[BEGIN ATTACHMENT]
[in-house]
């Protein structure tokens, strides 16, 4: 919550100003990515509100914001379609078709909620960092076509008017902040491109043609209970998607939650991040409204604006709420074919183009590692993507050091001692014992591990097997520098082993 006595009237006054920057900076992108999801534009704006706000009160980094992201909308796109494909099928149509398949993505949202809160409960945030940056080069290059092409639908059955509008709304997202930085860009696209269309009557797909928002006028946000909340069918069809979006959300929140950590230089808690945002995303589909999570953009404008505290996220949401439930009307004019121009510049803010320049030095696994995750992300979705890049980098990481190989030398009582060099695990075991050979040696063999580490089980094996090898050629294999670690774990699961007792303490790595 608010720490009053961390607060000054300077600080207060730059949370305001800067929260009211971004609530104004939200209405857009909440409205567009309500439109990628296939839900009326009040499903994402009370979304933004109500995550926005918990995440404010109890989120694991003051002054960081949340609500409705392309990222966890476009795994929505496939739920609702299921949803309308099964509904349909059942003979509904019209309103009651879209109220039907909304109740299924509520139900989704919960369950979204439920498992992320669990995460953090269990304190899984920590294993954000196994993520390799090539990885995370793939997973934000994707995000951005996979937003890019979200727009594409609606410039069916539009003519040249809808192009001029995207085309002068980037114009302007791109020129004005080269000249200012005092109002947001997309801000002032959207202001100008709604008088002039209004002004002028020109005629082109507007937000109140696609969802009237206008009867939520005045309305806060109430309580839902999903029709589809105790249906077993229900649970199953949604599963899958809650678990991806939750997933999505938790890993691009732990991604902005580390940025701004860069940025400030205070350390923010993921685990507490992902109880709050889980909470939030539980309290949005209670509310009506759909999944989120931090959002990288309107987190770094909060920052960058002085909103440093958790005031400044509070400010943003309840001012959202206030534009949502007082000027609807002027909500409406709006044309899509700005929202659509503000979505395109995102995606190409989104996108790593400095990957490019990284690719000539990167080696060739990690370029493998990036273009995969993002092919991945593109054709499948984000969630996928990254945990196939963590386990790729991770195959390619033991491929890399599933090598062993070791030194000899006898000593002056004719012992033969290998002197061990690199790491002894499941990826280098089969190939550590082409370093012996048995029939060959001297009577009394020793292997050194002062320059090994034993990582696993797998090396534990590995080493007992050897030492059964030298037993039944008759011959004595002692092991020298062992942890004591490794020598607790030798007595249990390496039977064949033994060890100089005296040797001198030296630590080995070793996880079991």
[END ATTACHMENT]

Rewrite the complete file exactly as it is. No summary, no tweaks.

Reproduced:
[in-house]
């Protein structure tokens, strides 16, 4: 919550100003990515509100914001379609078709909620960092076509008017902040491109043609209970998607939650991040409204604006709420074919183009590692993507050091001692014992591990097997520098082993 006595009237006054920057900076992108999801534009704006706000009160980094992201909308796109494909099928149509398949993505949202809160409960945030940056080069290059092409639908059955509008709304997202930085860009696209269309009557797909928002006028946000909340069918069809979006959300929140950590230089808690945002995303589909999570953009404008505290996220949401439930009307004019121009510049803010320049030095696994995750992300979705890049980098990481190989030398009582060099695990075991050979040696063999580490089980094996090898050629294999670690774990699961007792303490790595 608010720490009053961390607060000054300077600080207060730059949370305001800067929260009211971004609530104004939200209405857009909440409205567009309500439109990628296939839900009326009040499903994402009370979304933004109500995550926005918990995440404010109890989120694991003051002054960081949340609500409705392309990222966890476009795994929505496939739920609702299921949803309308099964509904349909059942003979509904019209309103009651879209109220039907909304109740299924509520139900989704919960369950979204439920498992992320669990995460953090269990304190899984920590294993954000196994993520390799090539990885995370793939997973934000994707995000951005996979937003890019979200727009594409609606410039069916539009003519040249809808192009001029995207085309002068980037114009302007791109020129004005080269000249200012005092109002947001997309801000002032959207202001100008709604008088002039209004002004002028020109005629082109507007937000109140696609969802009237206008009867939520005045309305806060109430309580839902999903029709589809105790249906077993229900649970199953949604599963899958809650678990991806939750997933999505938790890993691009732990991604902005580390940025701004860069940025400030205070350390923010993921685990507490992902109880709050889980909470939030539980309290949005209670509310009506759909999944989120931090959002990288309107987190770094909060920052960058002085909103440093958790005031400044509070400010943003309840001012959202206030534009949502007082000027609807002027909500409406709006044309899509700005929202659509503000979505395109995102995606190409989104996108790593400095990957490019990284690719000539990167080696060739990690370029493998990036273009995969993002092919991945593109054709499948984000969630996928990254945990196939963590386990790729991770195959390619033991491929890399599933090598062993070791030194000899006898000593002056004719012992033969290998002197061990690199790491002894499941990826280098089969190939550590082409370093012996048995029939060959001297009577009394020793292997050194002062320059090994034993990582696993797998090396534990590995080493007992050897030492059964030298037993039944008759011959004595002692092991020298062992942890004591490794020598607790030798007595249990390496039977064949033994060890100089005296040797001198030296630590080995070793996880079991």